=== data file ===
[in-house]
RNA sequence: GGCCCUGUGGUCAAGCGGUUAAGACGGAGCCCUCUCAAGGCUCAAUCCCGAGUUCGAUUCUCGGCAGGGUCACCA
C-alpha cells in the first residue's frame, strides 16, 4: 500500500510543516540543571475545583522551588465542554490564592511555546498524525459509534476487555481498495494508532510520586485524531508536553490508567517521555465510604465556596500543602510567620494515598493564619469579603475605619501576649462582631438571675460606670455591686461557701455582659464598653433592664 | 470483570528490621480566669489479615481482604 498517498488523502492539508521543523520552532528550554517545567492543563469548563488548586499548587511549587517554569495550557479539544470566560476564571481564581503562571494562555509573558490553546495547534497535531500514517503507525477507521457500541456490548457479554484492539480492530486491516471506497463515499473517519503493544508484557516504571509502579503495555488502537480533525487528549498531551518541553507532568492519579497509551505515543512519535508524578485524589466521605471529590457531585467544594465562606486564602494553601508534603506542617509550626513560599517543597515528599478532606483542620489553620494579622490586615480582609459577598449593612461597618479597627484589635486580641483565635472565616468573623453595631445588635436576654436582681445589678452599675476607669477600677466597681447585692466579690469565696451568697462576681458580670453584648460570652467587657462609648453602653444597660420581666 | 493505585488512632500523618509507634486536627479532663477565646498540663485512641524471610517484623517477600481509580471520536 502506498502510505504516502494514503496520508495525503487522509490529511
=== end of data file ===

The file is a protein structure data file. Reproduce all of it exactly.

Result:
[in-house]
RNA sequence: GGCCCUGUGGUCAAGCGGUUAAGACGGAGCCCUCUCAAGGCUCAAUCCCGAGUUCGAUUCUCGGCAGGGUCACCA
C-alpha cells in the first residue's frame, strides 16, 4: 500500500510543516540543571475545583522551588465542554490564592511555546498524525459509534476487555481498495494508532510520586485524531508536553490508567517521555465510604465556596500543602510567620494515598493564619469579603475605619501576649462582631438571675460606670455591686461557701455582659464598653433592664 | 470483570528490621480566669489479615481482604 498517498488523502492539508521543523520552532528550554517545567492543563469548563488548586499548587511549587517554569495550557479539544470566560476564571481564581503562571494562555509573558490553546495547534497535531500514517503507525477507521457500541456490548457479554484492539480492530486491516471506497463515499473517519503493544508484557516504571509502579503495555488502537480533525487528549498531551518541553507532568492519579497509551505515543512519535508524578485524589466521605471529590457531585467544594465562606486564602494553601508534603506542617509550626513560599517543597515528599478532606483542620489553620494579622490586615480582609459577598449593612461597618479597627484589635486580641483565635472565616468573623453595631445588635436576654436582681445589678452599675476607669477600677466597681447585692466579690469565696451568697462576681458580670453584648460570652467587657462609648453602653444597660420581666 | 493505585488512632500523618509507634486536627479532663477565646498540663485512641524471610517484623517477600481509580471520536 502506498502510505504516502494514503496520508495525503487522509490529511